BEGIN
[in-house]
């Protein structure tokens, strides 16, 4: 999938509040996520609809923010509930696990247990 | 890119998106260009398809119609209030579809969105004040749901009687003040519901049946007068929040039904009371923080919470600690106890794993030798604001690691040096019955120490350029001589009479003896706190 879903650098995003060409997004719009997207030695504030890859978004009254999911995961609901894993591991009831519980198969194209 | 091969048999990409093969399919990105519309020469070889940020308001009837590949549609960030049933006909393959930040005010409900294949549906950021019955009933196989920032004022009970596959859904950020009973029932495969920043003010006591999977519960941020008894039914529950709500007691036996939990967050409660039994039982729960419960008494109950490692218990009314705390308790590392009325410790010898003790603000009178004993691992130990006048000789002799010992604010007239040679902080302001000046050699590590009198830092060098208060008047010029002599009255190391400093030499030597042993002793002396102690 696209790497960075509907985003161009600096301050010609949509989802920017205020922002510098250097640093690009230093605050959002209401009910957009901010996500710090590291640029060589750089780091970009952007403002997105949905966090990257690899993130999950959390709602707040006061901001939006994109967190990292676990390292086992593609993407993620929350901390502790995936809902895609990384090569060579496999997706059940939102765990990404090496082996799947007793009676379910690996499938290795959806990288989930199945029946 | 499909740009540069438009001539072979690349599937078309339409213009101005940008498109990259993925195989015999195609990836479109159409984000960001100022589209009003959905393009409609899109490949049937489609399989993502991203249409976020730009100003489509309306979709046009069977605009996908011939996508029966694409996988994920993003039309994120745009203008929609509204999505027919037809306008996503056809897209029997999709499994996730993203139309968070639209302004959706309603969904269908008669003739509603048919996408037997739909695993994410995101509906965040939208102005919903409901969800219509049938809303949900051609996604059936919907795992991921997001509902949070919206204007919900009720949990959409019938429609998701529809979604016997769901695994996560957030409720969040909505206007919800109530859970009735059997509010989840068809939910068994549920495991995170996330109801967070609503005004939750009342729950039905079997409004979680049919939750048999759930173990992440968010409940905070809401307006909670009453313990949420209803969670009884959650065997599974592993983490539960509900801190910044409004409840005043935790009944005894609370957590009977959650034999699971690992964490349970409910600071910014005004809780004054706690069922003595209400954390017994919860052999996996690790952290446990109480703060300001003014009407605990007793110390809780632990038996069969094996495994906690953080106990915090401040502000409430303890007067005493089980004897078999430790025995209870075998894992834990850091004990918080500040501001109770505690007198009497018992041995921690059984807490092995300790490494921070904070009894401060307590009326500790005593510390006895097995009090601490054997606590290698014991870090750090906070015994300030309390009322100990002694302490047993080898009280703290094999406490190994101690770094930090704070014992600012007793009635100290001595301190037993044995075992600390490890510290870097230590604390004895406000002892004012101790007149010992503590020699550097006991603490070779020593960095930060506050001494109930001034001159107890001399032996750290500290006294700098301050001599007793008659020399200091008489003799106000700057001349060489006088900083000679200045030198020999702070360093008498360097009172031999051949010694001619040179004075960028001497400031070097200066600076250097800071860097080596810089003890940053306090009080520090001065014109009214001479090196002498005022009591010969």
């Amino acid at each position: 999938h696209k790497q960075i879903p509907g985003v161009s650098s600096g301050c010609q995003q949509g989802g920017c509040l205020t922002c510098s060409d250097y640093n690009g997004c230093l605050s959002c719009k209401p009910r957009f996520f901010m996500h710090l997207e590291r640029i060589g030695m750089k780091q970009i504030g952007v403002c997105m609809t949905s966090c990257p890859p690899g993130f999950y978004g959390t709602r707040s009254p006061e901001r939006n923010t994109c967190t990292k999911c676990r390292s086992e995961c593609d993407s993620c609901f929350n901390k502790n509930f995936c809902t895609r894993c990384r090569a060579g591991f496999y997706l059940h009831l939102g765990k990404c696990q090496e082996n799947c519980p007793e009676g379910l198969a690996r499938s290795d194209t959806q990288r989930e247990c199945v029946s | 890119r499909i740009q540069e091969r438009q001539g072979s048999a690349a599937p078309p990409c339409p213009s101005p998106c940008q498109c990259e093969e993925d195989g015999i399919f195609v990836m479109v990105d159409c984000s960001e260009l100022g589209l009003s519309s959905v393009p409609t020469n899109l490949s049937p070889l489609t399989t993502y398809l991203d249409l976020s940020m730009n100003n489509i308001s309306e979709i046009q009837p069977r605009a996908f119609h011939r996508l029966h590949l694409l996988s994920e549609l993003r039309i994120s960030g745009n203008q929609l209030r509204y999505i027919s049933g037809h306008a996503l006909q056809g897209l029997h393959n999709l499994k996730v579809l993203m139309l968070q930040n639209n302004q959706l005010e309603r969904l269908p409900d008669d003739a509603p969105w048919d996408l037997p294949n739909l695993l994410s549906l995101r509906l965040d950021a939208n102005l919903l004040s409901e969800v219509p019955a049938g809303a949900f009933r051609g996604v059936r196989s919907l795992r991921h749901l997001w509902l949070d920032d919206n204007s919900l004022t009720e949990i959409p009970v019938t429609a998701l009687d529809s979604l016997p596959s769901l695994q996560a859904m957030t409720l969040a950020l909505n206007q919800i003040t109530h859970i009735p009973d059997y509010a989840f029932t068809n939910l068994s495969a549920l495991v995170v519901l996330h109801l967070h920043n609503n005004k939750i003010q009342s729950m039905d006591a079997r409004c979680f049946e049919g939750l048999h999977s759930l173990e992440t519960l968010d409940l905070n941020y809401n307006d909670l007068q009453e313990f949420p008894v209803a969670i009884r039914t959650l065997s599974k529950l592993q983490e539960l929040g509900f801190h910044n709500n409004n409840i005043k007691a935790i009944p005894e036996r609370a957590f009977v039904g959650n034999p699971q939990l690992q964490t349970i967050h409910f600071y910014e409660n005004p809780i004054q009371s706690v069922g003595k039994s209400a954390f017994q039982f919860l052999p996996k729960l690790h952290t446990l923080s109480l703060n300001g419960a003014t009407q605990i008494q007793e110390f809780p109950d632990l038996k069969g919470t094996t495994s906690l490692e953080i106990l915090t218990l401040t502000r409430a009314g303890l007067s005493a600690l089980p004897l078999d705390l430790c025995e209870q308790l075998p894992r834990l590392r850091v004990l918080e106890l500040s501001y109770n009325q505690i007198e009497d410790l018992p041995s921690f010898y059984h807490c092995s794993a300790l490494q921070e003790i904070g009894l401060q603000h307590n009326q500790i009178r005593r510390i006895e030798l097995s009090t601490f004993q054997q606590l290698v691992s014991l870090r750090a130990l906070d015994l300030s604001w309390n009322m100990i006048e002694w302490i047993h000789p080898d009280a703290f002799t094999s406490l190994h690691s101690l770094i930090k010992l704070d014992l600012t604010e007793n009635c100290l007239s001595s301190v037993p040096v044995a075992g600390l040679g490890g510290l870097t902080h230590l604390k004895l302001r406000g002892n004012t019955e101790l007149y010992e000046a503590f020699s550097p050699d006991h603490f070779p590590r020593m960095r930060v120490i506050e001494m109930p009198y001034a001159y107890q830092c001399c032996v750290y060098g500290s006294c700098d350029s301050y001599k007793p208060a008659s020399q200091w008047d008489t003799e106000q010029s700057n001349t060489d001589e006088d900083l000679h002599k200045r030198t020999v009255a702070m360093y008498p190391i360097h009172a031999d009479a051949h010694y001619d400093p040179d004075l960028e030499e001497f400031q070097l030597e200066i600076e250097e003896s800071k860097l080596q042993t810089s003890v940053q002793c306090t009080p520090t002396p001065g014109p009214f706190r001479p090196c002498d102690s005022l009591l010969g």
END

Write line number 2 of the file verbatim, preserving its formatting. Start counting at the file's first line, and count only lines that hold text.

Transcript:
């Protein structure tokens, strides 16, 4: 999938509040996520609809923010509930696990247990 | 890119998106260009398809119609209030579809969105004040749901009687003040519901049946007068929040039904009371923080919470600690106890794993030798604001690691040096019955120490350029001589009479003896706190 879903650098995003060409997004719009997207030695504030890859978004009254999911995961609901894993591991009831519980198969194209 | 091969048999990409093969399919990105519309020469070889940020308001009837590949549609960030049933006909393959930040005010409900294949549906950021019955009933196989920032004022009970596959859904950020009973029932495969920043003010006591999977519960941020008894039914529950709500007691036996939990967050409660039994039982729960419960008494109950490692218990009314705390308790590392009325410790010898003790603000009178004993691992130990006048000789002799010992604010007239040679902080302001000046050699590590009198830092060098208060008047010029002599009255190391400093030499030597042993002793002396102690 696209790497960075509907985003161009600096301050010609949509989802920017205020922002510098250097640093690009230093605050959002209401009910957009901010996500710090590291640029060589750089780091970009952007403002997105949905966090990257690899993130999950959390709602707040006061901001939006994109967190990292676990390292086992593609993407993620929350901390502790995936809902895609990384090569060579496999997706059940939102765990990404090496082996799947007793009676379910690996499938290795959806990288989930199945029946 | 499909740009540069438009001539072979690349599937078309339409213009101005940008498109990259993925195989015999195609990836479109159409984000960001100022589209009003959905393009409609899109490949049937489609399989993502991203249409976020730009100003489509309306979709046009069977605009996908011939996508029966694409996988994920993003039309994120745009203008929609509204999505027919037809306008996503056809897209029997999709499994996730993203139309968070639209302004959706309603969904269908008669003739509603048919996408037997739909695993994410995101509906965040939208102005919903409901969800219509049938809303949900051609996604059936919907795992991921997001509902949070919206204007919900009720949990959409019938429609998701529809979604016997769901695994996560957030409720969040909505206007919800109530859970009735059997509010989840068809939910068994549920495991995170996330109801967070609503005004939750009342729950039905079997409004979680049919939750048999759930173990992440968010409940905070809401307006909670009453313990949420209803969670009884959650065997599974592993983490539960509900801190910044409004409840005043935790009944005894609370957590009977959650034999699971690992964490349970409910600071910014005004809780004054706690069922003595209400954390017994919860052999996996690790952290446990109480703060300001003014009407605990007793110390809780632990038996069969094996495994906690953080106990915090401040502000409430303890007067005493089980004897078999430790025995209870075998894992834990850091004990918080500040501001109770505690007198009497018992041995921690059984807490092995300790490494921070904070009894401060307590009326500790005593510390006895097995009090601490054997606590290698014991870090750090906070015994300030309390009322100990002694302490047993080898009280703290094999406490190994101690770094930090704070014992600012007793009635100290001595301190037993044995075992600390490890510290870097230590604390004895406000002892004012101790007149010992503590020699550097006991603490070779020593960095930060506050001494109930001034001159107890001399032996750290500290006294700098301050001599007793008659020399200091008489003799106000700057001349060489006088900083000679200045030198020999702070360093008498360097009172031999051949010694001619040179004075960028001497400031070097200066600076250097800071860097080596810089003890940053306090009080520090001065014109009214001479090196002498005022009591010969």